Oscar Biscet, a well-known human rights activist from Havana, spent over a decade in Cuban prisons for a host of alleged crimes: dishonoring national symbols, public disorder, inciting delinquent behavior, and, ultimately, crimes against state security.
“They put me in a very tiny cell full of tuberculosis patients,” he recalled last week. In another case of the perverse treatment he received for publicly opposing the regime, the prison guards threw him into a small cell with mental patients who had not been given their medication.
“They are more subtle than Hitler and Stalin, but they have the same mechanisms,” he said of the leaders of his home country.
While he witnessed fellow inmates being electrocuted and enduring physical abuse, Biscet was only subjected to what he calls “white torture,” which includes prolonged solitary confinement, extended periods of total silence followed by booming music, and other psychological abuse. “They constantly reminded me that they could do with me whatever they wanted at any given time.”
‘They could kill me. I know I am taking a risk. But I have to continue fighting for freedom’
On Monday, Biscet, who was released from prison five years ago but until now had not been allowed to leave the country, wrapped up his first-ever trip to Israel. In Jerusalem he met with former and current government officials, including the Mossad’s former station chief in Tehran, the Foreign Ministry diplomat in charge of Central America, and MK Avi Dichter, a former Shin Bet chief and current chair of the Knesset Foreign Affairs and Defense Committee.
A jovial father of two and grandfather of three, Biscet, who is currently in Florida, intends to return to Cuba on Sunday — despite a tangible danger. He could be incarcerated again, or worse. “Of course I am afraid. They could kill me. I know I am taking a risk. But I have to continue fighting for freedom,” he said in Spanish, speaking through a translator.
The main purpose of his trip — for which he left his home country for the first time in his life — was to warn the world, and particularly Israel, of the regime in Havana. Despite the recent rapprochement with the United States, Cuba is still a cruel, totalitarian regime that systematically violates civil rights and brutally suppresses political opposition, he said. And while he was released from prison, no one should think that the Communist island nation has become, or is about to become, a democracy, he posited.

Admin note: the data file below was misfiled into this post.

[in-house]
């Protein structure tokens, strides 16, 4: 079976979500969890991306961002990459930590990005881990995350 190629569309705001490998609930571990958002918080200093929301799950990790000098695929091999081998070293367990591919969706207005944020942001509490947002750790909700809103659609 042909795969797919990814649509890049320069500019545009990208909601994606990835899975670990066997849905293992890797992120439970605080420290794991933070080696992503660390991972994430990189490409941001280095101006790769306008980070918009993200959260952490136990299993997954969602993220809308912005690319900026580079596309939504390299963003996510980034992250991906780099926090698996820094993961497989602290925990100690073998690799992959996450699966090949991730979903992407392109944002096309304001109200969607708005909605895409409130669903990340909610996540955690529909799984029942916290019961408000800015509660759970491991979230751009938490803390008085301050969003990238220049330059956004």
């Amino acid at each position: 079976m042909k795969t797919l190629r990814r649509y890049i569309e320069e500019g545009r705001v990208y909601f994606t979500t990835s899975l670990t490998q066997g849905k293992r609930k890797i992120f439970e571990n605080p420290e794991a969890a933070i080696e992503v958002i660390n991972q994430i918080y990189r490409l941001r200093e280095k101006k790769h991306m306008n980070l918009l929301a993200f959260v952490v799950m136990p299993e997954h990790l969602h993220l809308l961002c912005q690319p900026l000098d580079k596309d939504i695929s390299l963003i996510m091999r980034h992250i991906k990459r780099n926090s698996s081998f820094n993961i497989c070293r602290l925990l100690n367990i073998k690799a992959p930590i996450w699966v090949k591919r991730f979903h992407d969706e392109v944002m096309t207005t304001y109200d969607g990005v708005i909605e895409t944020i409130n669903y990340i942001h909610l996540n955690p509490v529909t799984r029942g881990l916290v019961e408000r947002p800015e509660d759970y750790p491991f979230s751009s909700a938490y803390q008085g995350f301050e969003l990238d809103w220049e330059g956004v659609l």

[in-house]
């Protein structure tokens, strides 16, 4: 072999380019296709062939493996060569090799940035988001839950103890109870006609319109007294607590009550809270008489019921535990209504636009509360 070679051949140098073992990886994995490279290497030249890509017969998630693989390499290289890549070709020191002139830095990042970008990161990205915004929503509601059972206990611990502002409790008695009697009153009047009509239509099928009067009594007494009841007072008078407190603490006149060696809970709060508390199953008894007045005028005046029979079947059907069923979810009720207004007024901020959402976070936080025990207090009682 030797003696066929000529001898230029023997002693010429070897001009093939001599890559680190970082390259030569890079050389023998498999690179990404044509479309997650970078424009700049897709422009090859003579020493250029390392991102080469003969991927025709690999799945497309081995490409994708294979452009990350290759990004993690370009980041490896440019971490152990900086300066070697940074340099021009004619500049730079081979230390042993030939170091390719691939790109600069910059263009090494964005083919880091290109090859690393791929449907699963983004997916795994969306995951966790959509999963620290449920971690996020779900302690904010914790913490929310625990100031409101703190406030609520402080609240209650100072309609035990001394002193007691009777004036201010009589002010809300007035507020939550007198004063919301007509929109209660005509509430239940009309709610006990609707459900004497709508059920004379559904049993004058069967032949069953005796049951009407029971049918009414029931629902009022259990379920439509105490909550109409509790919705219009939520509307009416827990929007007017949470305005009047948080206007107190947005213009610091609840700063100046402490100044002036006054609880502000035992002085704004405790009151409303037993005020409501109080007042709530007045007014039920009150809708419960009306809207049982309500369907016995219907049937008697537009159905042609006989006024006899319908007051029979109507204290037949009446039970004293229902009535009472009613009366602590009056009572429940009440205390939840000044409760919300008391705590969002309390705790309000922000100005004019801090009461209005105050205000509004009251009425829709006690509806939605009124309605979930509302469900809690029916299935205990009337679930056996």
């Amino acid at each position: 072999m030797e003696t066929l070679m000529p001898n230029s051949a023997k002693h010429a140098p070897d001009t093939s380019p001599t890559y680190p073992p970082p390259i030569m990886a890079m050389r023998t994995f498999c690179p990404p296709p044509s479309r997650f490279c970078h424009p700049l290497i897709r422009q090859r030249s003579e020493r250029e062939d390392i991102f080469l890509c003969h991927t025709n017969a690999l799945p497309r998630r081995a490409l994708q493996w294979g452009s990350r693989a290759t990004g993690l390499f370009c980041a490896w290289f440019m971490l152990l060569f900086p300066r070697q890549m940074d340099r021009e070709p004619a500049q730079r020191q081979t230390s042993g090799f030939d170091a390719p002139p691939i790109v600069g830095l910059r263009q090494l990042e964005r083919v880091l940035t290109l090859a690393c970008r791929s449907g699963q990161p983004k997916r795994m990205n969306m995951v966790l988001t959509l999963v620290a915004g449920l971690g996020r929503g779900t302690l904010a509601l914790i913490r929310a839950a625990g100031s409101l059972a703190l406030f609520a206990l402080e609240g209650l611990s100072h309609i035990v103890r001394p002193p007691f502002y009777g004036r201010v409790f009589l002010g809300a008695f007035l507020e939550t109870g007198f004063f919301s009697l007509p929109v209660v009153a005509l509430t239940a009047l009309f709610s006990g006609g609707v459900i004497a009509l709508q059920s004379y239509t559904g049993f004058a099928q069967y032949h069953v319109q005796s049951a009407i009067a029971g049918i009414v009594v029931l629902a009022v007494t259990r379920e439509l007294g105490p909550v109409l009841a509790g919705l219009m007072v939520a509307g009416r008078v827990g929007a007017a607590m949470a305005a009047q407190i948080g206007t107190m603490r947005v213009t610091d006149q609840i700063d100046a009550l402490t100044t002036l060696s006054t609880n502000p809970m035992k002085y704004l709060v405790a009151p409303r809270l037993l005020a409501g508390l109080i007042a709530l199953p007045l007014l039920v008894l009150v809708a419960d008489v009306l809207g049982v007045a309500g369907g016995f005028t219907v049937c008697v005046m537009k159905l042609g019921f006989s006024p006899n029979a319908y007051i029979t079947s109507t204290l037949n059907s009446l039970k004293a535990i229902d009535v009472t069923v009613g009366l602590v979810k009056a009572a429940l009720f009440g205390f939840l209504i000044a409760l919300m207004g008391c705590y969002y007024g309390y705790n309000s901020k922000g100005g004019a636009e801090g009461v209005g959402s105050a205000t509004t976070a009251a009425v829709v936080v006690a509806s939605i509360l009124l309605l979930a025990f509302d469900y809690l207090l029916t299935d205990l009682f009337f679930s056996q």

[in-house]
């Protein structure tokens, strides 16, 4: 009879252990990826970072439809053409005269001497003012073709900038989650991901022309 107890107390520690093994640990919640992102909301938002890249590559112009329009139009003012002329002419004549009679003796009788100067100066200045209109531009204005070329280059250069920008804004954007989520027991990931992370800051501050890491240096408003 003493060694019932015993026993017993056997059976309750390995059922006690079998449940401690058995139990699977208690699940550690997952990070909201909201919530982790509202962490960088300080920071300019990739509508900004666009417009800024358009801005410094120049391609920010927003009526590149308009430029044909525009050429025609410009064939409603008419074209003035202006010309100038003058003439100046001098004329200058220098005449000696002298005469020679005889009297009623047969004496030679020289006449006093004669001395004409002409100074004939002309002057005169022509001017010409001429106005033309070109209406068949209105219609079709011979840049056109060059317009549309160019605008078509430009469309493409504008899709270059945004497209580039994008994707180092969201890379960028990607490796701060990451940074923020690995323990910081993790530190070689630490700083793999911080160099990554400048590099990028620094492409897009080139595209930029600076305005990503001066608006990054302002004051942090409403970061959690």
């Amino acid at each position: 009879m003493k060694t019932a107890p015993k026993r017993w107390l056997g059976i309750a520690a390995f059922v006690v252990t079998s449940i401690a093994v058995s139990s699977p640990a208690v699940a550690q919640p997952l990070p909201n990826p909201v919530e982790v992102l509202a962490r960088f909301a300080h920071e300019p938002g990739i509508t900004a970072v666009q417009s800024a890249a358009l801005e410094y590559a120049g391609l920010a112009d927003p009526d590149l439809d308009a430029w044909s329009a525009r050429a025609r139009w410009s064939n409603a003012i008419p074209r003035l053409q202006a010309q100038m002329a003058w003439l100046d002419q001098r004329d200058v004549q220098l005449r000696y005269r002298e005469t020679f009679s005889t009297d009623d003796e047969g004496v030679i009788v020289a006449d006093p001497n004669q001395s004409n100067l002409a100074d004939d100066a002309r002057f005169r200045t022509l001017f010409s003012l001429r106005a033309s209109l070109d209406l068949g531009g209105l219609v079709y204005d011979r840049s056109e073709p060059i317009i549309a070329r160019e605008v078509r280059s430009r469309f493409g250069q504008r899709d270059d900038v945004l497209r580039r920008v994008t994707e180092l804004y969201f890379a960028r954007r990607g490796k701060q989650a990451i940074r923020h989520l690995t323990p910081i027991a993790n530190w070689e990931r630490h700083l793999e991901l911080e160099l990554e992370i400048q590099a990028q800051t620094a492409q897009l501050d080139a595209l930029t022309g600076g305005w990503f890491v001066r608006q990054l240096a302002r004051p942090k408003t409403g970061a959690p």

“The fact that I’m here is not because there are any changes or liberties in Cuba,” he told The Times of Israel in a Jerusalem cafe, referring to the fact that he was allowed to leave the country despite his criticism of the regime. “We’re here because the Cuban government is interested in presenting a new image, but not because there are any real changes in the Cuban government.”
In December 2014, the United States reestablished diplomatic relations with Havana, declaring an end to decades of enmity. “Isolation has not worked,” US President Barack Obama said at the time, announcing a “new approach.” In March, Obama became the first American leader to visit the island since 1928.
“This new American policy of a diplomatic engagement with Cuba is a mistake,” said Jose Azel, a senior research associate at the University of Miami’s Institute for Cuban and Cuban-American Studies, who accompanied Biscet to Israel. “Because it’s a policy that embraces an oppressor and ignores the oppressed. It’s a policy that chooses to side with the bad guys and not with those who fight for democracy.”
Contrary to what many people believe, Cuba has not changed for the better since Fidel Castro handed the scepter to his brother Raul a decade ago, he argued. “There is absolutely no movement toward democracy or any political change,” Azel asserted.